“Bob was a handler of men, not ball players,” Speake explained. “Bob appreciated Gene’s baseball wisdom and leadership ability on the field. And he just let it go, let it develop so that Gene could help younger ball players and also be part of that winning tradition. Bob had the knack of sitting back and letting you do your thing.”
“He let us be as creative as we wanted to be and he had great trust in us,” Mauch said. “After all the years I managed, I learned it’s far more important that the players know that the manager respects them than it is for them to respect the manager. Scheffing was a helluva manager – the best manager I ever played for.”
Mauch ranks 12th among big league managers in victories with 1,902 – three less than Casey Stengel, the legendary Yankees manager who managed in 10 World Series. He should be in the Hall of Fame with Stengel but, unfortunately, he is most remembered for his near misses with the Philadelphia Phillies in 1964 and California Angels in 1982 and 1986.
With 12 games to play in 1964, the Phillies lost 10 straight games to blow a six-and-a-half game lead. In 1982, the Angels blew a 2-0 game lead against the Milwaukee Brewers in the best-of-five championship playoff series. The Angels were one strike away from the World Series in 1986 when the Red Sox rallied to three consecutive wins and the American League championship. “If it’s true you learn from adversity, then I must be the smartest SOB in the world,” Mauch said.
What is often overlooked is Mauch transformed bad teams into pennant contenders. Under his leadership, the Phillies went from last-place in 1960 to second in 1964. The Expos went from 52 to 73 wins their first two years under Mauch. The Twins improved by nine games his first season as manager in 1976, and he guided the Angels to a division title in 1982, after they finished last the year before.
“He knew what it took to make a player better,” said Goryl, who followed Mauch as manager of the Twins. “It was unfortunate what happened to him in Philadelphia but he always believed in going with the horses that made the club good. That’s what he lived by and that’s how he managed.”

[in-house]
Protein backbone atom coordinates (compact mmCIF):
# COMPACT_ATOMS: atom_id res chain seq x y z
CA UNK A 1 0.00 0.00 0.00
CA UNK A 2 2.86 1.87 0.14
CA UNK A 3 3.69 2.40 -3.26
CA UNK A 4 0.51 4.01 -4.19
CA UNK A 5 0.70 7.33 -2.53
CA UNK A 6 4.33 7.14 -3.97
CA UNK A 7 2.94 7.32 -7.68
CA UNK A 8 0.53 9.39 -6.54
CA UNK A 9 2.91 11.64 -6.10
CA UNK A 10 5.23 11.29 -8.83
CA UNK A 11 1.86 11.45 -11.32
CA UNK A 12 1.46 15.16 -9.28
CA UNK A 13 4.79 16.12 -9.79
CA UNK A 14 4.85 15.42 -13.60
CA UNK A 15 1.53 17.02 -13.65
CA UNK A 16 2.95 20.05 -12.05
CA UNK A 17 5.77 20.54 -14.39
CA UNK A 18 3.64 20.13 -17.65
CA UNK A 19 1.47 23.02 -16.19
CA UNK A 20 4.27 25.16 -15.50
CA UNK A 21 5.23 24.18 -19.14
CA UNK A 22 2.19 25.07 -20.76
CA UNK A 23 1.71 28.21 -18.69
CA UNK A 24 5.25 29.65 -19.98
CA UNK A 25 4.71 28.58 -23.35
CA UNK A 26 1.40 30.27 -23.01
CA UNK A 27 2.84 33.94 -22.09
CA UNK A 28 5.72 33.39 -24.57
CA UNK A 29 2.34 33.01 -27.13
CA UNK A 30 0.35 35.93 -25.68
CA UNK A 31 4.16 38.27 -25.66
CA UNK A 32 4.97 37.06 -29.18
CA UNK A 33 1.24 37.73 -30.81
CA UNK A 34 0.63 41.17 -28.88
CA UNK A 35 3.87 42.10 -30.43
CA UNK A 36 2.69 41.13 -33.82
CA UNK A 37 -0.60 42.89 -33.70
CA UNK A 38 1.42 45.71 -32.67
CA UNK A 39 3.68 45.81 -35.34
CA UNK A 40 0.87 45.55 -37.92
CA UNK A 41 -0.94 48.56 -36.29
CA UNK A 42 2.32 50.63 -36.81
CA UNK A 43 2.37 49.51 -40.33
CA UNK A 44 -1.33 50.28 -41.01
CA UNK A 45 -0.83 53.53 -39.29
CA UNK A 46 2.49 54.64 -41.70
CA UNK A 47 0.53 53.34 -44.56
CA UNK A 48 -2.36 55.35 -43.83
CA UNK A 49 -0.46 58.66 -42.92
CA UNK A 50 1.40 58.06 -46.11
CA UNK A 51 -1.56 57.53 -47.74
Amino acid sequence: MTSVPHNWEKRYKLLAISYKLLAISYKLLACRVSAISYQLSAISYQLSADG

George “Sparky” Anderson succeeded Mauch at second base for the Angels in 1957. Tommy Lasorda was a pitcher for the ’57 Angels. Both are Hall of Fame managers. “I got good players, stayed out of the way, let ‘em win a lot, and then just hung around for 26 years,” Sparky said on being inducted.
One can only wonder how many championships Mauch would’ve won with players like Anderson had in Cincinnati and Detroit and Lasorda with the Dodgers.
Near the end of the ’56 Angels’ title run, Mauch was sold to the Boston Red Sox. Scheffing went on to manage the Cubs for three years (1957-59). “If I had known I was going to manage the Cubs, we would have never sold him to the Red Sox,” Scheffing said. “I’d have held onto him as a player, coach or something.”
A statement like that is a pretty good measure of Mauch as a leader.
The Bilko Athletic Club is a book published by Rowman & Littlefield about the 1956 Los Angeles Angels, a team of castoffs and kids built around a bulky, beer-loving basher of home runs named Steve Bilko. The book features a delightful foreword by John Schulian, former sports columnist for the Chicago Sun-Times and Philadelphia Daily News and longtime contributor to Sports Illustrated and GQ. The book can now be ordered by clicking on any of the website links below: